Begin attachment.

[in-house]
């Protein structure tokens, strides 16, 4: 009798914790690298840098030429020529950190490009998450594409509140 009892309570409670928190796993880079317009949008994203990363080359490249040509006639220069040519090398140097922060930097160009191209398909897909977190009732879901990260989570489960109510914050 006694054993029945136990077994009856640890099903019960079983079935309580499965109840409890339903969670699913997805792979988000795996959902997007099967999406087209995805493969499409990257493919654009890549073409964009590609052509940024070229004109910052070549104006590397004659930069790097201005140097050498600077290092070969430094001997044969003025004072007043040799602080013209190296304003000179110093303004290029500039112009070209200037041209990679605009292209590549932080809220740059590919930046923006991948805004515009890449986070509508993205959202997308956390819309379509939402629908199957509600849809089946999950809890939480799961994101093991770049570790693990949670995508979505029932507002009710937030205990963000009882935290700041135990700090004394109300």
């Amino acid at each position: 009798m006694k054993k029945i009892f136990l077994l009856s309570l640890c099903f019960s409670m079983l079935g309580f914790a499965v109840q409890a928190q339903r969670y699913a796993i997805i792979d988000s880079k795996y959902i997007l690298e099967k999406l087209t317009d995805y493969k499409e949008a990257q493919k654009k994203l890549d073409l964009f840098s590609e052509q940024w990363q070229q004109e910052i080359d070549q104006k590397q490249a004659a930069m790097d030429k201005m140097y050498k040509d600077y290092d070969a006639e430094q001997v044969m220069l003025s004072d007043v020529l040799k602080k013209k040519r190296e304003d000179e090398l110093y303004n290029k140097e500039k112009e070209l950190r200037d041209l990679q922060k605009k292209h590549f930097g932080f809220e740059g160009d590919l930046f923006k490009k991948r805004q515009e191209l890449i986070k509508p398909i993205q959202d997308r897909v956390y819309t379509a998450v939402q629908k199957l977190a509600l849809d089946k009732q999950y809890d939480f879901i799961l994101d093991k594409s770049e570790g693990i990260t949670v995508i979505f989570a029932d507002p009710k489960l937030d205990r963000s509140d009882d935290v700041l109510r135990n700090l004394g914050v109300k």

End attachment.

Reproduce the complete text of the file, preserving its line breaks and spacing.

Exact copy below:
[in-house]
């Protein structure tokens, strides 16, 4: 009798914790690298840098030429020529950190490009998450594409509140 009892309570409670928190796993880079317009949008994203990363080359490249040509006639220069040519090398140097922060930097160009191209398909897909977190009732879901990260989570489960109510914050 006694054993029945136990077994009856640890099903019960079983079935309580499965109840409890339903969670699913997805792979988000795996959902997007099967999406087209995805493969499409990257493919654009890549073409964009590609052509940024070229004109910052070549104006590397004659930069790097201005140097050498600077290092070969430094001997044969003025004072007043040799602080013209190296304003000179110093303004290029500039112009070209200037041209990679605009292209590549932080809220740059590919930046923006991948805004515009890449986070509508993205959202997308956390819309379509939402629908199957509600849809089946999950809890939480799961994101093991770049570790693990949670995508979505029932507002009710937030205990963000009882935290700041135990700090004394109300």
């Amino acid at each position: 009798m006694k054993k029945i009892f136990l077994l009856s309570l640890c099903f019960s409670m079983l079935g309580f914790a499965v109840q409890a928190q339903r969670y699913a796993i997805i792979d988000s880079k795996y959902i997007l690298e099967k999406l087209t317009d995805y493969k499409e949008a990257q493919k654009k994203l890549d073409l964009f840098s590609e052509q940024w990363q070229q004109e910052i080359d070549q104006k590397q490249a004659a930069m790097d030429k201005m140097y050498k040509d600077y290092d070969a006639e430094q001997v044969m220069l003025s004072d007043v020529l040799k602080k013209k040519r190296e304003d000179e090398l110093y303004n290029k140097e500039k112009e070209l950190r200037d041209l990679q922060k605009k292209h590549f930097g932080f809220e740059g160009d590919l930046f923006k490009k991948r805004q515009e191209l890449i986070k509508p398909i993205q959202d997308r897909v956390y819309t379509a998450v939402q629908k199957l977190a509600l849809d089946k009732q999950y809890d939480f879901i799961l994101d093991k594409s770049e570790g693990i990260t949670v995508i979505f989570a029932d507002p009710k489960l937030d205990r963000s509140d009882d935290v700041l109510r135990n700090l004394g914050v109300k």